4.5 Style GAN Analysis

Figure 10: We can see StyleGAN’s worst and best samples ranked by our approach

The samples from StyleGAN seem to have no errors at first glance. We find instead that StyleGAN still suffers from some quality issues and mode collapse. By controlling PD with , we can better account for image quality. However, the model prefers bright images which results in a worse FID score for our best ranked split as we see in Table 2. We find it impressive for our model to find badly generated samples from a dataset of such high quality samples, see Figure 1, 6. In contrast, by increasing PD, we can detect mode collapse and show impressive FID performance in Table 2 and appendix. Overall, Style GAN’s sample quality is high; there are few samples with severe quality issues.

Model S1 S2 S3 S4 S5 S6 S7 S8 Random
Style Truc=0.7 22.2 16.54 14.56 13.05 11.94 11.03 10.27 11.49 11.61
Impr. Wass. 108.2 105.3 102.9 101.1 99.7 97.93 96.94 99.12 100.2
Table 4: We use ImageNet trained weights for evaluating other GAN models. Note that we resize StyleGAN images to 64 by 64 which reduces the FID score by about  3.

4.6 BigGAN Analysis

(a)
(b)
Figure 13: (a) We graph the sorted PD score for 1000 ImageNet class. Each line consists of different level of truncation. We observe around 200 ImageNet classes suffer from high PD. (b) We further split ImageNet validation with truncation ranging from 0.5 to 1 into 16 splits ranked by PD. We show PD correlates with FID for ImageNet. Note PD is scaled to FID.

As seen in Table 3 and Figure 7(b), our results correlates well with FID. Qualitatively, we observe the worse samples suffer from heavy mode collapse and quality issues as seen in appendix. Interestingly, as we add more truncation(more mode collapse), the difference in FID narrows due to reduced differences between images with more mode collapse. Up until now, we have only shown how our metric correlates with FID. However, with PD and labels from ImageNet, we can dig deeper into BigGAN’s performance. First with truncation, we show PD correlates with mode collapse as seen in Figure 7(a). Furthermore, we observe that PD score can vary significantly between classes. Samples for different classes can be seen in Figures 3 and appendix. To compare PD score between classes, we offset the generated class’s PD by its real class PD. Qualitatively, we observe BigGAN is heavily mode collapsed within each class compared to its real data counterpart which we can observe in the appendix. From Figure 7(a), we see around 200 of BigGAN’s classes suffer from high PD. Indeed, a dozen of classes are completely mode collapsed. Observing the best scoring classes, we discover three patterns: comparatively reduced mode collapse within the class, high image quality, and limited diversity from the real class. When we visualize PD for different classes, the location on the image which suffers from high PD vary. For instance, many classes receive high PD in background areas while others such as dogs classes often receive high PD on the face. For certain dogs, BigGAN seems to learn the same face while for snakes, the background is often the same. Finally, we experiment with our pretrained model of ImageNet on StyleGAN and Improved Wasserstein results. Results in Table 4 show that our model can evaluate other GAN models. However the results are not as impressive compared to scores from directly trained models. The model has trouble detecting mode collapse given it was not trained on the data.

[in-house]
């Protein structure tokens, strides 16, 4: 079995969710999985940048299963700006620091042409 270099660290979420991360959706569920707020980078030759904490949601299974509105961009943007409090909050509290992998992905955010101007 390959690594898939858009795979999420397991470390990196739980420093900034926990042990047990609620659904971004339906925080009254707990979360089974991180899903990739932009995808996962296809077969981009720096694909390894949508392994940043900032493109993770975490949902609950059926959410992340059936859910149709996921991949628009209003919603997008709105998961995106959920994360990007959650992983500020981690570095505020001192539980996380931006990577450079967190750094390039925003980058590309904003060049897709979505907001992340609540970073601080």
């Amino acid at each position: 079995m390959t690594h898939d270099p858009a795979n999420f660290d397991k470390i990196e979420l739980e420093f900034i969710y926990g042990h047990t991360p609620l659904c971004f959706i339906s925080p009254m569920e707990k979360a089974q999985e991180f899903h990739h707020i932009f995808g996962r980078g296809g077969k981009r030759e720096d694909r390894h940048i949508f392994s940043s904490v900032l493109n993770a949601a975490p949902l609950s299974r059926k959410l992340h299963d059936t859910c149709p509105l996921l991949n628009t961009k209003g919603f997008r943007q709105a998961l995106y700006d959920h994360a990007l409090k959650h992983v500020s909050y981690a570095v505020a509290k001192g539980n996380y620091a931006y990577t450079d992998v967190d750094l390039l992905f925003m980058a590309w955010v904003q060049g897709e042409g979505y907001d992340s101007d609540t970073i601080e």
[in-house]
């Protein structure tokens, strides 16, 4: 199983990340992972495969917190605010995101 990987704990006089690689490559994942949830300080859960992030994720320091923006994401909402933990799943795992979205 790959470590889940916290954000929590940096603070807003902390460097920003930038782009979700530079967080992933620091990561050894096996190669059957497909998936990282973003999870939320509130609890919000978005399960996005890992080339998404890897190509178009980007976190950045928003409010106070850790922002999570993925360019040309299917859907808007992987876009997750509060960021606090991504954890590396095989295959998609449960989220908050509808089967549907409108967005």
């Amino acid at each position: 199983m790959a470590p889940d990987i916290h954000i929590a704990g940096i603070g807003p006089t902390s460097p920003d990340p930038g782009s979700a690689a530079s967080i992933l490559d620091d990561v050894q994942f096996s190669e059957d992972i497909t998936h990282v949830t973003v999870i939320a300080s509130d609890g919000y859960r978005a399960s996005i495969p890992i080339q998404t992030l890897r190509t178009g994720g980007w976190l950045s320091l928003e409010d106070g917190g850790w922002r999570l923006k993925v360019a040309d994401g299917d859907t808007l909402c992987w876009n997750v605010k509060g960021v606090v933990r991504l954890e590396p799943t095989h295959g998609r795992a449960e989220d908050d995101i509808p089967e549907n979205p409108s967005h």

5 Conclusion and Future Work

In this paper, we show a new approach to evaluate GAN performance for mode collapse and image quality. By combining real and generated images at the pixel level, our approach enables detailed analysis of GAN and can be easily visualized. Furthermore, our approach correlates well with FID and can be used for ranking generated samples. However, our model must directly learn from the generated and real data which requires some training and tuning. The next step would improving its ability for using trained models for other datasets. Furthermore, we are looking into using our model directly as a GAN discriminator. Although the stability of the model is unknown, such discriminator could provide more information and better loss to the generator.

References